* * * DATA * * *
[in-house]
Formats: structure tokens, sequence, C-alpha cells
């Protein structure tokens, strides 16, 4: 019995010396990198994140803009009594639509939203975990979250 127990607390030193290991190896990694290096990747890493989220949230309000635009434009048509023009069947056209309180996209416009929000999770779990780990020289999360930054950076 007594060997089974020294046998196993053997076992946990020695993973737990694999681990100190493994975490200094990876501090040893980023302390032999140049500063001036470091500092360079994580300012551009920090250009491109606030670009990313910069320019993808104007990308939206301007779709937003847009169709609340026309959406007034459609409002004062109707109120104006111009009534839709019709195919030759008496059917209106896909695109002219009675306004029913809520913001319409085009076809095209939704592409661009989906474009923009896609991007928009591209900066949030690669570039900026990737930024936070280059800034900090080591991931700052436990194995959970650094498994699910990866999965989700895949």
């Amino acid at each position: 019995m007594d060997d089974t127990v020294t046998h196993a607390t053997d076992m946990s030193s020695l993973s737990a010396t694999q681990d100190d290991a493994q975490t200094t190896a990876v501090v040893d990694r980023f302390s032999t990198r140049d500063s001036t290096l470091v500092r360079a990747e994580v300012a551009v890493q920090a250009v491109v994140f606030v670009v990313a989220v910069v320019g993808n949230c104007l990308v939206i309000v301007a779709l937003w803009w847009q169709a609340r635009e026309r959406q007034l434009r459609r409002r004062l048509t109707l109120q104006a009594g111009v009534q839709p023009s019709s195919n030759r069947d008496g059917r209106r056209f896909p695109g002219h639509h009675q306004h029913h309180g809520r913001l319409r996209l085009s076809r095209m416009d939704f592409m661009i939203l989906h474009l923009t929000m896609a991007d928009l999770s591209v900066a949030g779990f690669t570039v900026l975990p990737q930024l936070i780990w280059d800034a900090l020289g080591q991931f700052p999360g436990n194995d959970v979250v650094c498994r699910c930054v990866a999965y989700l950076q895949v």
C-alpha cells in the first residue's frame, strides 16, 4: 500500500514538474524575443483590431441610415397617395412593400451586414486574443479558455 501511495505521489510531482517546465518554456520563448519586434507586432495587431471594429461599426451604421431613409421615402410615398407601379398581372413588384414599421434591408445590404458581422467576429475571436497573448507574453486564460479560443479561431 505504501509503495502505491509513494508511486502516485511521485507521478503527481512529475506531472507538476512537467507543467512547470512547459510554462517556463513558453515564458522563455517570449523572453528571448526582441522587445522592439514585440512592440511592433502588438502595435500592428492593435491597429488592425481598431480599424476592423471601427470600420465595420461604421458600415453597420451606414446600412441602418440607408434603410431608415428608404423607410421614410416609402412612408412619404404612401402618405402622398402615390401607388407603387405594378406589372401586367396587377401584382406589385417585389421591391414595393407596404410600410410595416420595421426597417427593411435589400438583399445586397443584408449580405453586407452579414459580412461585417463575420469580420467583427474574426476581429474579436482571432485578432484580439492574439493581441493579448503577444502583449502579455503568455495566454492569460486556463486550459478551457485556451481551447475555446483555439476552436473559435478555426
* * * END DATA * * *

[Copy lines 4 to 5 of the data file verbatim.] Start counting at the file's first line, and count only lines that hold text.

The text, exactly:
């Amino acid at each position: 019995m007594d060997d089974t127990v020294t046998h196993a607390t053997d076992m946990s030193s020695l993973s737990a010396t694999q681990d100190d290991a493994q975490t200094t190896a990876v501090v040893d990694r980023f302390s032999t990198r140049d500063s001036t290096l470091v500092r360079a990747e994580v300012a551009v890493q920090a250009v491109v994140f606030v670009v990313a989220v910069v320019g993808n949230c104007l990308v939206i309000v301007a779709l937003w803009w847009q169709a609340r635009e026309r959406q007034l434009r459609r409002r004062l048509t109707l109120q104006a009594g111009v009534q839709p023009s019709s195919n030759r069947d008496g059917r209106r056209f896909p695109g002219h639509h009675q306004h029913h309180g809520r913001l319409r996209l085009s076809r095209m416009d939704f592409m661009i939203l989906h474009l923009t929000m896609a991007d928009l999770s591209v900066a949030g779990f690669t570039v900026l975990p990737q930024l936070i780990w280059d800034a900090l020289g080591q991931f700052p999360g436990n194995d959970v979250v650094c498994r699910c930054v990866a999965y989700l950076q895949v």
C-alpha cells in the first residue's frame, strides 16, 4: 500500500514538474524575443483590431441610415397617395412593400451586414486574443479558455 501511495505521489510531482517546465518554456520563448519586434507586432495587431471594429461599426451604421431613409421615402410615398407601379398581372413588384414599421434591408445590404458581422467576429475571436497573448507574453486564460479560443479561431 505504501509503495502505491509513494508511486502516485511521485507521478503527481512529475506531472507538476512537467507543467512547470512547459510554462517556463513558453515564458522563455517570449523572453528571448526582441522587445522592439514585440512592440511592433502588438502595435500592428492593435491597429488592425481598431480599424476592423471601427470600420465595420461604421458600415453597420451606414446600412441602418440607408434603410431608415428608404423607410421614410416609402412612408412619404404612401402618405402622398402615390401607388407603387405594378406589372401586367396587377401584382406589385417585389421591391414595393407596404410600410410595416420595421426597417427593411435589400438583399445586397443584408449580405453586407452579414459580412461585417463575420469580420467583427474574426476581429474579436482571432485578432484580439492574439493581441493579448503577444502583449502579455503568455495566454492569460486556463486550459478551457485556451481551447475555446483555439476552436473559435478555426